While living on the streets again, Martínez encountered a mechanic who offered him a job. For some reason, the mechanic, a former drug dealer who was hooked on drugs, listened to Christian music while working. “The mechanic talked to me about God while smoking marijuana,” Martínez says. “He told me God loved me. He wanted me to get off the streets. I guess God can use anybody to give you the message.”
It was at this mechanic shop that Martínez met a regular customer, William Medina, a church member from Ohio Conference’s Roca Eterna Mission church in Cleveland. Roca Eterna was across from the cemetery where Martínez slept. On Sabbath mornings, Medina would invite him to church, which was held in the lobby of an apartment building across the street.
Martínez would turn him down because he either hadn’t showered for days or his clothes were bloody and mangled. “Everyone is going to laugh,” he told Medina. But Martínez felt that God was beginning to transform his life. I want you to be well, just let Me, he could hear God call.
In 2020, Martínez and Figueroa got married. He finally had a permanent place to live. But Figueroa repeatedly found him sleeping at the cemetery, begging for money and doing and selling drugs.
Medina continued to faithfully invite him to church every Sabbath.
One day, Martínez returned home. Trying to get high in his bathroom, his needle broke. He looked in the mirror and broke down in tears. “My body started shaking. I cried out to God, ‘I’m killing myself. Please give me one more chance, and I’m going to take it.’”
When he exited the bathroom, the phone immediately rang. It was a friend who had been homeless with him in Puerto Rico. Eight years clean, he invited Martínez to Connecticut to try a medicine that was helping him stay clean. Under the supervision of a doctor, Martínez started taking a medication to treat drug addiction. His cravings began to fade. Four months later, he stopped using hard drugs altogether. Having sobered up except for weed, he thought, I will visit William’s church!
The first Sabbath Martínez visited Roca Eterna, he felt right at home. “I felt loved. They treated me like family, like as if they already knew me,” shares Martínez. “They didn’t care that my clothes were dirty. They told me, ‘We are going to take care of you.’”
Martínez shared his church experience with Figueroa, but she was hesitant to attend because she didn’t believe his “conversion” was real.
“Maybe he’d go [to church] just for a few days or weeks, but I thought he would stop going or turn back to drugs. Or he was just doing it just for others to see,” she says. “But he kept going every Sabbath, so one Sabbath I went with him.”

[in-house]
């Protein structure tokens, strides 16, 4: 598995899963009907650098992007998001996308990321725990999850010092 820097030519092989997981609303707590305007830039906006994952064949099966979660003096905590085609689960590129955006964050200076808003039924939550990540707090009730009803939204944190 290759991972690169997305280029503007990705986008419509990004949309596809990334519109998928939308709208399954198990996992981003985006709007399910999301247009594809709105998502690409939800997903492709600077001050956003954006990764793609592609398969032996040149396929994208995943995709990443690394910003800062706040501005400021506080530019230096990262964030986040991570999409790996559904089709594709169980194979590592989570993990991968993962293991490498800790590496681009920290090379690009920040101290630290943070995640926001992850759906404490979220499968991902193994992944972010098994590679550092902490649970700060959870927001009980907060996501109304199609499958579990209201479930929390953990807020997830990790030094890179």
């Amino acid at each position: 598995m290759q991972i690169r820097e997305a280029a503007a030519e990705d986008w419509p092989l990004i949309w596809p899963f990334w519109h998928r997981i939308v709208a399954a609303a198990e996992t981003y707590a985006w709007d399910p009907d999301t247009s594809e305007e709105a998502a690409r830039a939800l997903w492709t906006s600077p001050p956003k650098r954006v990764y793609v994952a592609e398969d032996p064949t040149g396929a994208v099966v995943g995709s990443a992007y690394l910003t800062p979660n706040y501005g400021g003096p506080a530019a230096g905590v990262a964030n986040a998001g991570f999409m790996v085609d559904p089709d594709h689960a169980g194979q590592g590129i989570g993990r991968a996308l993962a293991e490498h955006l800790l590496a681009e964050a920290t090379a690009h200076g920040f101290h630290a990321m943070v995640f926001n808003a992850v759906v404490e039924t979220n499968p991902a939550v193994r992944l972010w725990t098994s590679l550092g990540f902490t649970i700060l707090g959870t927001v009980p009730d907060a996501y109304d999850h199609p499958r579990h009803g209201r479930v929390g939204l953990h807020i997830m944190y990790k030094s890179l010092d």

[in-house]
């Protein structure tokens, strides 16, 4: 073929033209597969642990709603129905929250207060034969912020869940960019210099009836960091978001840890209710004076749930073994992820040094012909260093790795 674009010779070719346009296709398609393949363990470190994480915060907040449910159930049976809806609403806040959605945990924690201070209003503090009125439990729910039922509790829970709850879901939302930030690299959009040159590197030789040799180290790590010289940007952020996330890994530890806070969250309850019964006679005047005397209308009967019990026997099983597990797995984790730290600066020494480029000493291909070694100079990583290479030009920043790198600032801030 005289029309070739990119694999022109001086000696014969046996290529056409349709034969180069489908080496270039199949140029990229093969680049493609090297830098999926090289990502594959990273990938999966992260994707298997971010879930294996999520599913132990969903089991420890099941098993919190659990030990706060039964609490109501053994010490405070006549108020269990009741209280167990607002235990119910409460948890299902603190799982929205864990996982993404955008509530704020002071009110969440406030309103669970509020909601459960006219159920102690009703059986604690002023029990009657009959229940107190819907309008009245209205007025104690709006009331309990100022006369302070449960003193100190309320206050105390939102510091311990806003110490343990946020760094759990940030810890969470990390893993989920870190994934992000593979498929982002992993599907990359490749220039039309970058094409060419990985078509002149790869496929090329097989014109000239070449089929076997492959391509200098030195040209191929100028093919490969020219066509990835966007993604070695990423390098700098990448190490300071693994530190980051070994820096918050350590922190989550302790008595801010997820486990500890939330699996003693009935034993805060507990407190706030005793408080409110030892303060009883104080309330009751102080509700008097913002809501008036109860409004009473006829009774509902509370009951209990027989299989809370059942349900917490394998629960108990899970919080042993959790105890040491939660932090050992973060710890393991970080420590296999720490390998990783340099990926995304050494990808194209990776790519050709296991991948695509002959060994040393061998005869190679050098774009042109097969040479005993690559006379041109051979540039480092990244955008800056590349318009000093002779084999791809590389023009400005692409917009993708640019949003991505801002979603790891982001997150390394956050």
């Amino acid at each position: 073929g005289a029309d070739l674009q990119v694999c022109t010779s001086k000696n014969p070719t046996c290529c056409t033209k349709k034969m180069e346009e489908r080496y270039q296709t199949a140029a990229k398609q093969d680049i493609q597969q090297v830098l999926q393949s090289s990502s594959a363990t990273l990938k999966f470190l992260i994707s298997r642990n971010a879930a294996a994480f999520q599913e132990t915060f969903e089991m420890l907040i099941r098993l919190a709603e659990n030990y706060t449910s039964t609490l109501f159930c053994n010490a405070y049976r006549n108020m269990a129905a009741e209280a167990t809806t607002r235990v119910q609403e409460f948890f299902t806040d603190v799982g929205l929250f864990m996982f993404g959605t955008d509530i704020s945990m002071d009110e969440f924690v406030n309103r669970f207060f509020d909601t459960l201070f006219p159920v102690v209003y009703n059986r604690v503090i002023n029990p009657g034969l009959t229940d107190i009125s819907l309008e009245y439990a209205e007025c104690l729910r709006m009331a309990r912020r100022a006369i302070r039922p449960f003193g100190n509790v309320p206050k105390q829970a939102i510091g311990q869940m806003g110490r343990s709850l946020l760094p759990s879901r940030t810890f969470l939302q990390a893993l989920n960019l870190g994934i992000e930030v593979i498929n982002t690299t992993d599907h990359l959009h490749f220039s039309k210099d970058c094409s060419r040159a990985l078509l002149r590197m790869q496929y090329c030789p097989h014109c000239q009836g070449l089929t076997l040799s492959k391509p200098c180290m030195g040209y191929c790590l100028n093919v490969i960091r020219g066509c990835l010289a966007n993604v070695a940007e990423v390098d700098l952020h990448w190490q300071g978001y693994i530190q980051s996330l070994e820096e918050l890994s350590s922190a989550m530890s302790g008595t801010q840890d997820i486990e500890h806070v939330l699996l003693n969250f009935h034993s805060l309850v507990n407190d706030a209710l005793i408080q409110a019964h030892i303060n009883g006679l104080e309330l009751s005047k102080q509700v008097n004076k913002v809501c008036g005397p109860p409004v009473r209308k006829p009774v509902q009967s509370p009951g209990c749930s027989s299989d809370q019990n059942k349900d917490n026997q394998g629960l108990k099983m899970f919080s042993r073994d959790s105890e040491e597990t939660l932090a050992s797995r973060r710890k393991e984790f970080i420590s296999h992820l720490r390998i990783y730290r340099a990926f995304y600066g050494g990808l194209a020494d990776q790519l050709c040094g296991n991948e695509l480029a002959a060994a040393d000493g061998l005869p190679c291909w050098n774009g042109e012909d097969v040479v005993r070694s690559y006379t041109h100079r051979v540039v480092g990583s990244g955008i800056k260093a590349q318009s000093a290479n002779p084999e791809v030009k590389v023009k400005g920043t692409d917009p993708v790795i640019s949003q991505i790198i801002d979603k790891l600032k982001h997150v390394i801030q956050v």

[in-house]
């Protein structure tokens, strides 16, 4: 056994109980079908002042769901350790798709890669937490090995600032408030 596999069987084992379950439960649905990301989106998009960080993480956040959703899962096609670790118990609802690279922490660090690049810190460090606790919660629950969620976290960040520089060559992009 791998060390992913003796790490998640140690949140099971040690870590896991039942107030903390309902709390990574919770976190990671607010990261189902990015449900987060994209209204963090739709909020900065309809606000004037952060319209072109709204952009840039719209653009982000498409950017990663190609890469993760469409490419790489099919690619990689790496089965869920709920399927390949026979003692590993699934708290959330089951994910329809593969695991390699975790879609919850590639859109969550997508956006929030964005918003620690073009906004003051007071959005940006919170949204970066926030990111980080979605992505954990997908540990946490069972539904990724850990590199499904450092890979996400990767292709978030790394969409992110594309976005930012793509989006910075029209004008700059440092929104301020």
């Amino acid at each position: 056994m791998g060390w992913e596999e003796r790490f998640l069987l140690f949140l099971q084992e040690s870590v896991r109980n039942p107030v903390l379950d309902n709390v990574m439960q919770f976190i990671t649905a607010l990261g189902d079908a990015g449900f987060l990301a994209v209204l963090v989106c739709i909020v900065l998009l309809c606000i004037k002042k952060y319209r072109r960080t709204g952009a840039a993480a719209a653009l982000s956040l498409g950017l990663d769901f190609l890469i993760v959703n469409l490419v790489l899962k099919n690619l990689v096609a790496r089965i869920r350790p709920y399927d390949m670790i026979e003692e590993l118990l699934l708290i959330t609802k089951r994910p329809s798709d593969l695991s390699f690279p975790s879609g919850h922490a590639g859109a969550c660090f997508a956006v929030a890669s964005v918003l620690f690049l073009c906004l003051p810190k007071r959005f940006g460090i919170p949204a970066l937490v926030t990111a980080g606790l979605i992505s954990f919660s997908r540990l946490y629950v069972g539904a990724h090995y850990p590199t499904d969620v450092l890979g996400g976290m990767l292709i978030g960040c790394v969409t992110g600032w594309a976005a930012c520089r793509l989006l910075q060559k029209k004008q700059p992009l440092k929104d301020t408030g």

Having grown up in a different religion, Figueroa initially felt out of place when she stepped through the doors, but once she started talking to the members, they involved her, and she began participating. The couple tried to get their daughters to go, but Martínez’s anger was getting in the way.
“At church he was so nice, but we would come home, and he would get so outraged about every little thing. He was acting like a hypocrite,” she says. “What I failed to realize was that he was having a war inside of him as he was trying to leave his old life. Satan didn’t want to let him go.”
It wasn’t until church members advised and taught Martínez how to act toward his family that his demeanor and attitude started to change. Their daughters could see he was truly transforming and began attending church too.
‘DEALING GOD’ AT THE CORNER
“My life began to transform,” says Martínez, who is now off weed. “The love I felt from my new church family empowered me to do great things.” Now, instead of asking for money and using drugs at the corner where he used to sleep, he spreads the gospel.
“On Sabbath mornings, I would stand at the corner, inviting people to come to church. Because of the way I looked, with scars and tattoos, I was able to reach out to the homeless, prostitutes and addicts because they could relate. I shared my testimony on how I got out of that terrible life, and they listened. I still do this to this day!”